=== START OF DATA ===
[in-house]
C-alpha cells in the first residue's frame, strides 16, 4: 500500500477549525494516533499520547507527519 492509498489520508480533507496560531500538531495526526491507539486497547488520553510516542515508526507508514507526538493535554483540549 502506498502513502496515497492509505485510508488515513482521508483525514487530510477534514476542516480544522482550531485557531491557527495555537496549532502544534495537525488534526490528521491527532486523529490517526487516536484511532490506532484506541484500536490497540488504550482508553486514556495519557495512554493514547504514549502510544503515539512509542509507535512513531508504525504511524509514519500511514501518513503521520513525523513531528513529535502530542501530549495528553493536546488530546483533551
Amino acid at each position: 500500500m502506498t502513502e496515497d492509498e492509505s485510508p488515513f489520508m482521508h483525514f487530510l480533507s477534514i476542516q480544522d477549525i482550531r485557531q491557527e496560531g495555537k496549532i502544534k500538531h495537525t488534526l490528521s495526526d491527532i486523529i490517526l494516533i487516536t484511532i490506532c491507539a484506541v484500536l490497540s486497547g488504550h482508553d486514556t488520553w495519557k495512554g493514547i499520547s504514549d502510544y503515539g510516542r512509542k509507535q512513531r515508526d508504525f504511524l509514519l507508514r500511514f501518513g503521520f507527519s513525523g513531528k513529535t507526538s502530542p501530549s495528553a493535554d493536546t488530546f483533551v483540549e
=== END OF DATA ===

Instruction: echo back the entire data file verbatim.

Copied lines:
[in-house]
C-alpha cells in the first residue's frame, strides 16, 4: 500500500477549525494516533499520547507527519 492509498489520508480533507496560531500538531495526526491507539486497547488520553510516542515508526507508514507526538493535554483540549 502506498502513502496515497492509505485510508488515513482521508483525514487530510477534514476542516480544522482550531485557531491557527495555537496549532502544534495537525488534526490528521491527532486523529490517526487516536484511532490506532484506541484500536490497540488504550482508553486514556495519557495512554493514547504514549502510544503515539512509542509507535512513531508504525504511524509514519500511514501518513503521520513525523513531528513529535502530542501530549495528553493536546488530546483533551
Amino acid at each position: 500500500m502506498t502513502e496515497d492509498e492509505s485510508p488515513f489520508m482521508h483525514f487530510l480533507s477534514i476542516q480544522d477549525i482550531r485557531q491557527e496560531g495555537k496549532i502544534k500538531h495537525t488534526l490528521s495526526d491527532i486523529i490517526l494516533i487516536t484511532i490506532c491507539a484506541v484500536l490497540s486497547g488504550h482508553d486514556t488520553w495519557k495512554g493514547i499520547s504514549d502510544y503515539g510516542r512509542k509507535q512513531r515508526d508504525f504511524l509514519l507508514r500511514f501518513g503521520f507527519s513525523g513531528k513529535t507526538s502530542p501530549s495528553a493535554d493536546t488530546f483533551v483540549e